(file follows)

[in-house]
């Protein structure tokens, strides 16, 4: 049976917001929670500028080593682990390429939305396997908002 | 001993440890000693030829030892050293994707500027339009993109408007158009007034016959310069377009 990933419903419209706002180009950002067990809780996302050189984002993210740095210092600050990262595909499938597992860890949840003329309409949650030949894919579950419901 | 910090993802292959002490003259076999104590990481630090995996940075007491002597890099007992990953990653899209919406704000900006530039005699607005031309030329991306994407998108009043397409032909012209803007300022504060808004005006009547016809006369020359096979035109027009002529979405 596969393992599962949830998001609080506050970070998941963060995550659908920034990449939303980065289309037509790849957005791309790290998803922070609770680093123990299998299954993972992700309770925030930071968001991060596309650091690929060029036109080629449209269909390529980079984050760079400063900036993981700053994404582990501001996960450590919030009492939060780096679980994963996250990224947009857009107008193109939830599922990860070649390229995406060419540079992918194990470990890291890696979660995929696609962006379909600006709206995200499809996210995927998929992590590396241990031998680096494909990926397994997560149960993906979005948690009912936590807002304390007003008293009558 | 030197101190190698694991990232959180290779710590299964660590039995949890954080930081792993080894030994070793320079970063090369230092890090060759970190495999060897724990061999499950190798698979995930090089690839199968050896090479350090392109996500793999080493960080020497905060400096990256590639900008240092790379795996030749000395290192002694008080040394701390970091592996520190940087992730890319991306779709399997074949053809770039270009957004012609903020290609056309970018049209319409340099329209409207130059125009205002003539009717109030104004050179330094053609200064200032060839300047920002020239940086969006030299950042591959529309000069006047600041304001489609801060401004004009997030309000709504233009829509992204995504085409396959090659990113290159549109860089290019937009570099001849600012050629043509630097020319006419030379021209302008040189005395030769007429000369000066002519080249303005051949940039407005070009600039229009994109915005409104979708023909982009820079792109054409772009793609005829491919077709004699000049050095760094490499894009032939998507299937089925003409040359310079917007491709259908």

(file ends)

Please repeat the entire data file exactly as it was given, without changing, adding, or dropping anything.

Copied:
[in-house]
């Protein structure tokens, strides 16, 4: 049976917001929670500028080593682990390429939305396997908002 | 001993440890000693030829030892050293994707500027339009993109408007158009007034016959310069377009 990933419903419209706002180009950002067990809780996302050189984002993210740095210092600050990262595909499938597992860890949840003329309409949650030949894919579950419901 | 910090993802292959002490003259076999104590990481630090995996940075007491002597890099007992990953990653899209919406704000900006530039005699607005031309030329991306994407998108009043397409032909012209803007300022504060808004005006009547016809006369020359096979035109027009002529979405 596969393992599962949830998001609080506050970070998941963060995550659908920034990449939303980065289309037509790849957005791309790290998803922070609770680093123990299998299954993972992700309770925030930071968001991060596309650091690929060029036109080629449209269909390529980079984050760079400063900036993981700053994404582990501001996960450590919030009492939060780096679980994963996250990224947009857009107008193109939830599922990860070649390229995406060419540079992918194990470990890291890696979660995929696609962006379909600006709206995200499809996210995927998929992590590396241990031998680096494909990926397994997560149960993906979005948690009912936590807002304390007003008293009558 | 030197101190190698694991990232959180290779710590299964660590039995949890954080930081792993080894030994070793320079970063090369230092890090060759970190495999060897724990061999499950190798698979995930090089690839199968050896090479350090392109996500793999080493960080020497905060400096990256590639900008240092790379795996030749000395290192002694008080040394701390970091592996520190940087992730890319991306779709399997074949053809770039270009957004012609903020290609056309970018049209319409340099329209409207130059125009205002003539009717109030104004050179330094053609200064200032060839300047920002020239940086969006030299950042591959529309000069006047600041304001489609801060401004004009997030309000709504233009829509992204995504085409396959090659990113290159549109860089290019937009570099001849600012050629043509630097020319006419030379021209302008040189005395030769007429000369000066002519080249303005051949940039407005070009600039229009994109915005409104979708023909982009820079792109054409772009793609005829491919077709004699000049050095760094490499894009032939998507299937089925003409040359310079917007491709259908």